Psychological Analysis Of The Movie 'Flowers For Algernon'

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Psychological Analysis of the ‘Flowers for Algernon’ movie
Movies can offer very good lessons to viewers when viewed from psychological perspective. An example of such a movie is the ‘Flowers for Algernon’. This movie shows a society of mentally handicapped individuals and the range of difficulties they face in the society that presents little tolerance for those who are different. Therefore, the values found in this movie are good lessons that help viewers know how to adapt in such societies by opening our minds moreover, eyes. However, there are ethical issues that need to be addressed concerning the experiments to change intelligence in the movie.
An overview of the Movie
Just to give a brief overview of the
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Even though the scientists used surgical techniques, it can be presumed that Charly had just a common procedure at the time he was treated with electroshock by Dr. Guarino. In other words, it is not clear what procedures were used in the whole process.
As well, the doctors performed a crude surgical technique known as frontal lobotomies. They thought that removing the part of the brain responsible for types of mental illnesses would solve the problem. They were wrong because the techniques only led to the removal of too much brain tissue, thus leaving the patients in the worst states than before. This is why ethical questions are raised as to whether these early brain surgeries should be done for improving mental performance. The point is that these surgeries were turning tragic and therefore were not ethically good for patients who needed proper solutions.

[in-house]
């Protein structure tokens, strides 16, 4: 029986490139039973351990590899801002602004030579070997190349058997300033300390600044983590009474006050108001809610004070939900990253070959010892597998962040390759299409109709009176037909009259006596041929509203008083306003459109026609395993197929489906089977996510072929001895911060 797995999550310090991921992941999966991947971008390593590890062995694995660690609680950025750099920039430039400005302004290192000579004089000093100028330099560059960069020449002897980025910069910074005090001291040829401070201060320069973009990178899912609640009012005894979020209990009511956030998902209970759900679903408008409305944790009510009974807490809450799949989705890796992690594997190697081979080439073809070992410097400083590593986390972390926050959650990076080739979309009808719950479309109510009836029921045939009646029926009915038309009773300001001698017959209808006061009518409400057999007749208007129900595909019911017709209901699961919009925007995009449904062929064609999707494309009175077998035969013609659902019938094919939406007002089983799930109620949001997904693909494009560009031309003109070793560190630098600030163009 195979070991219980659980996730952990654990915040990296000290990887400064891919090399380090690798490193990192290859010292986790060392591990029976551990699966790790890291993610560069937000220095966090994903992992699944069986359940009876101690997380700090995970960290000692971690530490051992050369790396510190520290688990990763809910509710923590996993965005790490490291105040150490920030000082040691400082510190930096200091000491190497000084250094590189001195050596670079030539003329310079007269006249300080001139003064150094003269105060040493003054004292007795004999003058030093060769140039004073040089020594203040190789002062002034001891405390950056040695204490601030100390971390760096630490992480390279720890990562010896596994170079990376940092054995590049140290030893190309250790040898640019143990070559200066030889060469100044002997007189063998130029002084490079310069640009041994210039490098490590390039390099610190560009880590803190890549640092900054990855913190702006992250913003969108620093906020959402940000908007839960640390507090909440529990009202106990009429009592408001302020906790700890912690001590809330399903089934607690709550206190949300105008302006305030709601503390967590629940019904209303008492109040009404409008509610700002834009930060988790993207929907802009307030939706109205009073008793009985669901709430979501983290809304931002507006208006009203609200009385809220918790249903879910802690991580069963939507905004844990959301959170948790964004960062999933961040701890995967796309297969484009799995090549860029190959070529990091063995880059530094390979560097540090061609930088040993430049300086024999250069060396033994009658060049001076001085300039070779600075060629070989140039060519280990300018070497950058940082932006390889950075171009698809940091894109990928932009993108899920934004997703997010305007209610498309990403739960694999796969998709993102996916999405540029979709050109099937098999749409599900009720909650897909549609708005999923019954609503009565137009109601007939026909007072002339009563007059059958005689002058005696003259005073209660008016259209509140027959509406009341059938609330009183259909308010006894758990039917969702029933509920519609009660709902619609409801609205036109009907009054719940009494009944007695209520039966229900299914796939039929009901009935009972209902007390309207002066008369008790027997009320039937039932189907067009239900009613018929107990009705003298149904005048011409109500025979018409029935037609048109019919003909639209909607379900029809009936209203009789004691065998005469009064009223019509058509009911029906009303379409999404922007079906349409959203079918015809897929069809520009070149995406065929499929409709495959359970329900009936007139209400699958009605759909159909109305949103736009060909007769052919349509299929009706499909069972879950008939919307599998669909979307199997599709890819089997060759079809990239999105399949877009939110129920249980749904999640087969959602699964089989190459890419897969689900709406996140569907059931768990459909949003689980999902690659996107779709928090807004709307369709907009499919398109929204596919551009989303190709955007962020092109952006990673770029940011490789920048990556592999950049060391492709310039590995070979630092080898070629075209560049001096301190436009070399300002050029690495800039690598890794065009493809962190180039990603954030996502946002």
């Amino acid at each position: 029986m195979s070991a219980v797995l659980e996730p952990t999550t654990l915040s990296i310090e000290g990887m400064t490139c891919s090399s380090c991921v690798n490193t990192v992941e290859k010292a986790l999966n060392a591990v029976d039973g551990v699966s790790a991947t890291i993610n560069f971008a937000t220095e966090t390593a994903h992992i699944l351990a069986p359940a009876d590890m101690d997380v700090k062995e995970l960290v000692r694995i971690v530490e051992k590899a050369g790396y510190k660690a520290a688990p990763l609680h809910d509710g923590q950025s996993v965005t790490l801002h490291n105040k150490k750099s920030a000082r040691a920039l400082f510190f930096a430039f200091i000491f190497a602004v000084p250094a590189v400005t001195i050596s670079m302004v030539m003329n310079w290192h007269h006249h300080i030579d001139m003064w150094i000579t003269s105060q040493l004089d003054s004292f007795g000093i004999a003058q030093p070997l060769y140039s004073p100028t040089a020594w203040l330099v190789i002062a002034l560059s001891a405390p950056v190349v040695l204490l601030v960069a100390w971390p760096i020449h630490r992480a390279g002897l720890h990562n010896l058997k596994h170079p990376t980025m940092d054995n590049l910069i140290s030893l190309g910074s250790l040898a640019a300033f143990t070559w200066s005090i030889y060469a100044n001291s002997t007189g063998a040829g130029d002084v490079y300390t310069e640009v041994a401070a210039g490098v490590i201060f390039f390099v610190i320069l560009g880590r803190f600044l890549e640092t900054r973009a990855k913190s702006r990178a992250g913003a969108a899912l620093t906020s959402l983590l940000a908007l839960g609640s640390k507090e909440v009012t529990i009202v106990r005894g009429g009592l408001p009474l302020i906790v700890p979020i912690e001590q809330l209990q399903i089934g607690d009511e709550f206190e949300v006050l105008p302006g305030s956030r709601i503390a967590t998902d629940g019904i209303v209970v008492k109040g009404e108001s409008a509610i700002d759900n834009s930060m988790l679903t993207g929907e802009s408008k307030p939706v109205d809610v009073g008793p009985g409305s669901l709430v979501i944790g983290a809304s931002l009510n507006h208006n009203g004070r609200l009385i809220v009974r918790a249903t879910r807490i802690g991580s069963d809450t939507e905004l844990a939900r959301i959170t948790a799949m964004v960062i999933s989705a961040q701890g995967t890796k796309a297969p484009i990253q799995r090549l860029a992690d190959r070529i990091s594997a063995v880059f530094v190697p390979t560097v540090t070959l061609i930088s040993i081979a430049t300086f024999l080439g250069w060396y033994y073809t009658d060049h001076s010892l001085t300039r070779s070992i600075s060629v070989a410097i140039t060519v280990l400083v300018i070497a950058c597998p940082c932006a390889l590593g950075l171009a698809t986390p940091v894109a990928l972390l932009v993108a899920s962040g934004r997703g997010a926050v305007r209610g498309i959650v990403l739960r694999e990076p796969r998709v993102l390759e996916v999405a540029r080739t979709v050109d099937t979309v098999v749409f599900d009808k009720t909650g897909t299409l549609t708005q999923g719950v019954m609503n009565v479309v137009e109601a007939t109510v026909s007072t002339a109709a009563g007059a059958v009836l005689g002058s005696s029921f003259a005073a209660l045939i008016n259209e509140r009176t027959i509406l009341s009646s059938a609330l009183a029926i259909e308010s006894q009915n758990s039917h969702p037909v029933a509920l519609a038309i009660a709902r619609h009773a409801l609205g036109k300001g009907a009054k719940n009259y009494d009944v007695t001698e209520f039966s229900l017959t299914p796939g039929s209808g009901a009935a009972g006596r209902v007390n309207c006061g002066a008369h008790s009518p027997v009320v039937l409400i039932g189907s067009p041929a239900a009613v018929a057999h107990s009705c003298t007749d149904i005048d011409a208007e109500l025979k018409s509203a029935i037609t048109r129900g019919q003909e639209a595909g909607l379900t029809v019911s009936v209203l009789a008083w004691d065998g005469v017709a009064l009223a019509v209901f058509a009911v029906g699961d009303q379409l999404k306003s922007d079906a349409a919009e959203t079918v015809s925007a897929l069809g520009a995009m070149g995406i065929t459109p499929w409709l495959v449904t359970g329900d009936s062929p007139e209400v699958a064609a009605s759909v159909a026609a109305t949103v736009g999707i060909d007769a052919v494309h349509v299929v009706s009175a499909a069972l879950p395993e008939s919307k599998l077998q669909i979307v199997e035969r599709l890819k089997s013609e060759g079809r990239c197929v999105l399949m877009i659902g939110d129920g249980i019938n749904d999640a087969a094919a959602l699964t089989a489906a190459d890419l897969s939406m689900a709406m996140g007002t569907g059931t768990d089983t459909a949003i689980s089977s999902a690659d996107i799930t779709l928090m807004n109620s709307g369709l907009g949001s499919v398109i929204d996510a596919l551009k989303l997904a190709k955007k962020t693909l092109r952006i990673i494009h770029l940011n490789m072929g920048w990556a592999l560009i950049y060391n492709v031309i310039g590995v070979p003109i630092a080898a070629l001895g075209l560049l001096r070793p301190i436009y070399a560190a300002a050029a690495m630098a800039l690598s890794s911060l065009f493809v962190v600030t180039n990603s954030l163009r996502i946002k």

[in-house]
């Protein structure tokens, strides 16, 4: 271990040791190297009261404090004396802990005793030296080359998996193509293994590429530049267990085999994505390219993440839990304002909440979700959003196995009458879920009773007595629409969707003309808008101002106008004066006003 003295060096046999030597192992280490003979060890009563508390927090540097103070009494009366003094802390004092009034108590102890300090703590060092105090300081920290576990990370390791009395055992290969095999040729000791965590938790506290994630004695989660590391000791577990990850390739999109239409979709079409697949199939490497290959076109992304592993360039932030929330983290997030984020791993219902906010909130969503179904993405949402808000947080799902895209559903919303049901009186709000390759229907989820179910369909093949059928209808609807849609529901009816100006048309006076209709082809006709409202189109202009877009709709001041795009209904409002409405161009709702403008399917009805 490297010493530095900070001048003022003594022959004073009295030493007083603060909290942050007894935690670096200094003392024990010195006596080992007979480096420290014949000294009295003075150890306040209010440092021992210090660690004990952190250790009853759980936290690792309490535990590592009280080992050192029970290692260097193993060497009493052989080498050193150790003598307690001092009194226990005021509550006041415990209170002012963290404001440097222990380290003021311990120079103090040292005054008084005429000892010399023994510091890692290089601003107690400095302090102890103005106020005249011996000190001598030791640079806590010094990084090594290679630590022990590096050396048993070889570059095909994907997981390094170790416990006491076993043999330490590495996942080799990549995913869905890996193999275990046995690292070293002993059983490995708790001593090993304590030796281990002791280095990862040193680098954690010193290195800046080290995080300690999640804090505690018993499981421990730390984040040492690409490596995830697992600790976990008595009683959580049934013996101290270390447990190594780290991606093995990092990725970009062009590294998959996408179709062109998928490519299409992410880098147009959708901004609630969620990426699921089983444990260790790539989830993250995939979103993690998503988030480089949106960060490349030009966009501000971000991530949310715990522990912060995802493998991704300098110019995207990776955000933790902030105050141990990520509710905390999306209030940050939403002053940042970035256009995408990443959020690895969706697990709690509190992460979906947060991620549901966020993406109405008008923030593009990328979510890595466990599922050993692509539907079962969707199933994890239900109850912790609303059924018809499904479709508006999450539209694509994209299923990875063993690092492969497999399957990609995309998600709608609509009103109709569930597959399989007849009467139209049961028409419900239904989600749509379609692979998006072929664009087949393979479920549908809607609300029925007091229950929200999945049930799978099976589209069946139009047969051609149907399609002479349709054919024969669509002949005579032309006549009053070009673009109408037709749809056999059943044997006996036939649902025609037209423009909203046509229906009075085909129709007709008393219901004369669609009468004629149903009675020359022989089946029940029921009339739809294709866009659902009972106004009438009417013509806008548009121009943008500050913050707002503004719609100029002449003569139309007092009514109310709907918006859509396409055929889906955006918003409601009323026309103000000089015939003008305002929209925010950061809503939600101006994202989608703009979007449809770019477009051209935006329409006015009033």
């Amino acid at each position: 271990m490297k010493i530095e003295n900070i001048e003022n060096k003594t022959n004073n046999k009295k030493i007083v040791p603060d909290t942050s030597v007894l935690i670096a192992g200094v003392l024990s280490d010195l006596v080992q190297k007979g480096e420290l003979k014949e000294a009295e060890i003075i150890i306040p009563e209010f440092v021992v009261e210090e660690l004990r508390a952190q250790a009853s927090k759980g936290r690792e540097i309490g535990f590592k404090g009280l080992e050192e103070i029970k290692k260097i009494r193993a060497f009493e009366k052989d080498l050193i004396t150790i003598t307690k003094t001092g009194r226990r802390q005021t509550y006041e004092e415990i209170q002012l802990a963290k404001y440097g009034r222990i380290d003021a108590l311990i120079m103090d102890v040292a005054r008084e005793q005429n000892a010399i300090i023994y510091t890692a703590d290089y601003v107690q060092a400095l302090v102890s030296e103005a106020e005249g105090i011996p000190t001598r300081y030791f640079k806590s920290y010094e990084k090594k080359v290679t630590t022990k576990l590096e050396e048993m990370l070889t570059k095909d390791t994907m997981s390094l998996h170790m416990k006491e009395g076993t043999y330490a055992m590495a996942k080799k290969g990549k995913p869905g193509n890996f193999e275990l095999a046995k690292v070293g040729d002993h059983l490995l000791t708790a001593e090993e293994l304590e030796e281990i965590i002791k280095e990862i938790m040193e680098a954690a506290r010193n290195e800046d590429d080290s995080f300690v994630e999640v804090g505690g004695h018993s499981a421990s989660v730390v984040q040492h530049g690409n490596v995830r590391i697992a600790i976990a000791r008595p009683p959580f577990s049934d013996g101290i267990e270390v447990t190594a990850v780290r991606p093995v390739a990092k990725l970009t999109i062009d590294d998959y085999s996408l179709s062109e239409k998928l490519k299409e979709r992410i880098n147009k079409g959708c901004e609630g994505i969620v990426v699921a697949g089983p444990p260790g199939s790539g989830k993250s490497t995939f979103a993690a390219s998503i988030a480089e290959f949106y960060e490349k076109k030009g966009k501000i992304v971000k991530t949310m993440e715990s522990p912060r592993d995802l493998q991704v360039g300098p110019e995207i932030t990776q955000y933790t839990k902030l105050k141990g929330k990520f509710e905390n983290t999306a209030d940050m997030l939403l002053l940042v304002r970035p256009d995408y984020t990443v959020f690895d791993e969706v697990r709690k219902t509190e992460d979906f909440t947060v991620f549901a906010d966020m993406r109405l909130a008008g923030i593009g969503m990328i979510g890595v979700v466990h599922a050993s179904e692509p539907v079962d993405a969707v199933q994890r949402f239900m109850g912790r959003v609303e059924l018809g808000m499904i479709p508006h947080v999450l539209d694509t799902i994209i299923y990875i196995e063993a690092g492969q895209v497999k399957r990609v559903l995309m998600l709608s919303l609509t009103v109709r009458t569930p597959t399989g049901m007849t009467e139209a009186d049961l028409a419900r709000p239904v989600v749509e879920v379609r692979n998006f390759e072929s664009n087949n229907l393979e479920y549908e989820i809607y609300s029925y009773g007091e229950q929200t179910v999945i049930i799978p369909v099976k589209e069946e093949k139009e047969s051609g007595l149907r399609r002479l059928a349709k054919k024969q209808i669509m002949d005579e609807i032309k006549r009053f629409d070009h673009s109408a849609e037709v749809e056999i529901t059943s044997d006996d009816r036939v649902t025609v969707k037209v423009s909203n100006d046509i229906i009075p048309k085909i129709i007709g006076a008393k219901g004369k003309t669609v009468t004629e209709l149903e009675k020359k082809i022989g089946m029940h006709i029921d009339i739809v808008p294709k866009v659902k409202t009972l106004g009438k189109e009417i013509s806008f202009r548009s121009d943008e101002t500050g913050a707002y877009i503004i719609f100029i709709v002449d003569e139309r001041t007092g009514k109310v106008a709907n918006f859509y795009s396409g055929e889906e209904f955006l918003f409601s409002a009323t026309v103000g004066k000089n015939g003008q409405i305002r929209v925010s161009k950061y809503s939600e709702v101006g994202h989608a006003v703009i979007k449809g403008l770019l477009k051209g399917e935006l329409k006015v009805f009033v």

In a more precise manner, the surgical techniques that developed in the 1980s brought about debates in excising portions of the brain to control behavior and mental performance. There people with different types of epilepsy responded positively to such surgical procedures. Therefore, the problems were laminated with a few of the tragic effects of early frontal lobotomies being
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Charly’s disability is the result of an untreated physical disorder by the name phenylketonuria. If there is any baby born today with such a condition, then there would be good ways enough to prevent the type of learning disability that Charly experiences. Such disabilities and mental disorders are not easily treated but can be managed with patience and care. We can see that Charly wants to use his newfound intelligence to help others in his situations. He recognizes that he was a human being before the surgery. However, the surgery does not make Charly a better human than he was before the operation. We can also ask ourselves whether Charly would ultimately lead a happier and productive life if at all, the surgery could have been

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